February 26, 2019
Even though cold and flu season is on its way out, you won’t get much of a break from the sniffles because seasonal allergies will begin to emerge soon enough.
For some folks, the allergies are akin to a cold — filled with coughing and sneezing — that sticks around for months. Consider this your warning that allergy season is knocking on our door.
According to the American College of Allergy, Asthma and Immunology, spring allergies begin in February and stick around until the early summer in most parts of the United States. Tree pollination begins is the first to trigger allergies every year, followed by grass pollination later in the spring and summer and ragweed in the late summer and fall, the ACAAI explains.
If a particular area experiences a rainy spring, that promote rapid plant growth and an increase in mold which could lead allergy symptoms to linger well into the fall, the ACAAI explains.
Allergy symptoms — which can include watery eyes, stuffy nose, lots of sneezing, coughing, wheezing, and rashes — rear their ugly heads when a person's immune system is triggered by a seemingly innocent substance like pollen (or mold and ragweed), Women’s Health explains.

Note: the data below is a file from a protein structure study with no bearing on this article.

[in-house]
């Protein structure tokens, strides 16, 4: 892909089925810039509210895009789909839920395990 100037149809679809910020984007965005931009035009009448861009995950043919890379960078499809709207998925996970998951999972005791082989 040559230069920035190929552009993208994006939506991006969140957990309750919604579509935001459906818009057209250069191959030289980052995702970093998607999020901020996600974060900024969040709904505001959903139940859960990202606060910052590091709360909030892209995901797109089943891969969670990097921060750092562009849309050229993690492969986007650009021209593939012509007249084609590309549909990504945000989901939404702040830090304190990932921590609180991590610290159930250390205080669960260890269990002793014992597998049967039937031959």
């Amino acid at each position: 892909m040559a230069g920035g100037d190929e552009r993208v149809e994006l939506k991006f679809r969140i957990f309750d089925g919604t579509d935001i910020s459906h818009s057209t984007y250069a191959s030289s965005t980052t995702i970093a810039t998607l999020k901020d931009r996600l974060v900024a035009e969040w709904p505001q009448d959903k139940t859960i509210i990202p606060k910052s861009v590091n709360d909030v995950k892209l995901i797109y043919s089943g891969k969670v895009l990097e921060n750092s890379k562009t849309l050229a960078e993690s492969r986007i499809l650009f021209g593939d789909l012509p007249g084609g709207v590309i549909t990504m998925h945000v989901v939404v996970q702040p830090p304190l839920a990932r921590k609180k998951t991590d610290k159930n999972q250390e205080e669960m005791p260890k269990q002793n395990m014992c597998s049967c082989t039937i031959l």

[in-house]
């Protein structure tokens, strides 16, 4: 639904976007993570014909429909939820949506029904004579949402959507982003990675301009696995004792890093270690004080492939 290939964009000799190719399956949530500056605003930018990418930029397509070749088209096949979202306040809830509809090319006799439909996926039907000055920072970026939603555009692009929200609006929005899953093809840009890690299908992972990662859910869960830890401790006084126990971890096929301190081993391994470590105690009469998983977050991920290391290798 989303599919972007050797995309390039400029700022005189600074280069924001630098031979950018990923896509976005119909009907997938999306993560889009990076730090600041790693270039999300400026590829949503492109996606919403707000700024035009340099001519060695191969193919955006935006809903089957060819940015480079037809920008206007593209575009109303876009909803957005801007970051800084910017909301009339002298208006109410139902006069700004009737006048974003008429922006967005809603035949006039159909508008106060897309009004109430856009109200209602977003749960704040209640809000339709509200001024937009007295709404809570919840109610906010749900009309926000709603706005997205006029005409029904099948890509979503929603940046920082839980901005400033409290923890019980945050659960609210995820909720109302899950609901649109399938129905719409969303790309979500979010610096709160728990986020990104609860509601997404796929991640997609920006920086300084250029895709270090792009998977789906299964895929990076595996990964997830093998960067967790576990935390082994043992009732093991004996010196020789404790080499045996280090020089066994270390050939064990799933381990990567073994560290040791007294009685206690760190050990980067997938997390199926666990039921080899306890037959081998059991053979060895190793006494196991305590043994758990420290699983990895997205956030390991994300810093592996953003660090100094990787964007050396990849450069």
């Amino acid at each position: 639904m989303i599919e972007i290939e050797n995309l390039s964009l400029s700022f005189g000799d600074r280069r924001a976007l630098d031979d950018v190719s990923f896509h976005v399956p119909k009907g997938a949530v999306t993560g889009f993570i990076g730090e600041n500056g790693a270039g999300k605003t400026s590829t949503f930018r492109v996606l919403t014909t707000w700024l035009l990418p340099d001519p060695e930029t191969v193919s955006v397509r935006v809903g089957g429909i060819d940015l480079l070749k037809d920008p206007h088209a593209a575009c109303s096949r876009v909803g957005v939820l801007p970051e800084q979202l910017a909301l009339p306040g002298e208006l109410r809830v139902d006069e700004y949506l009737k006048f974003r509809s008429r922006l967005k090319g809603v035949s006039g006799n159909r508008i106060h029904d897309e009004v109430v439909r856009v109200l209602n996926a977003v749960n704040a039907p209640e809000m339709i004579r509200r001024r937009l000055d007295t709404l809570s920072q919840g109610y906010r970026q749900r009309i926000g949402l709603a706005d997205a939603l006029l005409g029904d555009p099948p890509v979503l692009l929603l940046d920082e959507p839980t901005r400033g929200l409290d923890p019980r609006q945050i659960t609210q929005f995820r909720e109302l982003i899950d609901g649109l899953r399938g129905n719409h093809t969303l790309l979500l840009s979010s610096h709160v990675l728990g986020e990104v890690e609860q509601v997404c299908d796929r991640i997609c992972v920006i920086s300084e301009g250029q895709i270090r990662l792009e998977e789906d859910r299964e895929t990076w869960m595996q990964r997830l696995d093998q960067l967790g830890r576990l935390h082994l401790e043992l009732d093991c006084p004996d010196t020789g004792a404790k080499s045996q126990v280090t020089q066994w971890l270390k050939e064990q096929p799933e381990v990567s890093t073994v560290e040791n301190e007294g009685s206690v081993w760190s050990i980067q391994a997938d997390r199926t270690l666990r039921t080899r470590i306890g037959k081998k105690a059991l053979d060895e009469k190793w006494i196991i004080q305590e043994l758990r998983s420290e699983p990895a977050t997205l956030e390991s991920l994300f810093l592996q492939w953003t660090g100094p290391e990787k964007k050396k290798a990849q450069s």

As for the timing of seasonal allergies, it's hard to say when they'll actually hit. "It really depends on when the trees start to pollinate in your region," Dr. Lakiea Wright, a board-certified physician in internal medicine and allergy and immunology at Brigham and Women's Hospital, tells Popsugar:
"However, no matter where you live, if you tend to experience allergy symptoms such as itchy, watery eyes or nasal congestion, it's wise to talk to your healthcare provider about getting tested to determine what, exactly, you're allergic to."
After some allergy testing, your doctor will likely compile a treatment plan specific to your allergy needs. This will likely include things like when you should take an over-the-counter antihistamine or prescription medication, Popsugar explains.
Needless to say, allergy season is probably just weeks away. With that in mind, Women's Health reminds us that Pollen.com has a National Allergy Map which features nationwide daily allergy forecasts and an Allergy Alert app that gives more specific forecasts that include information on specific allergens.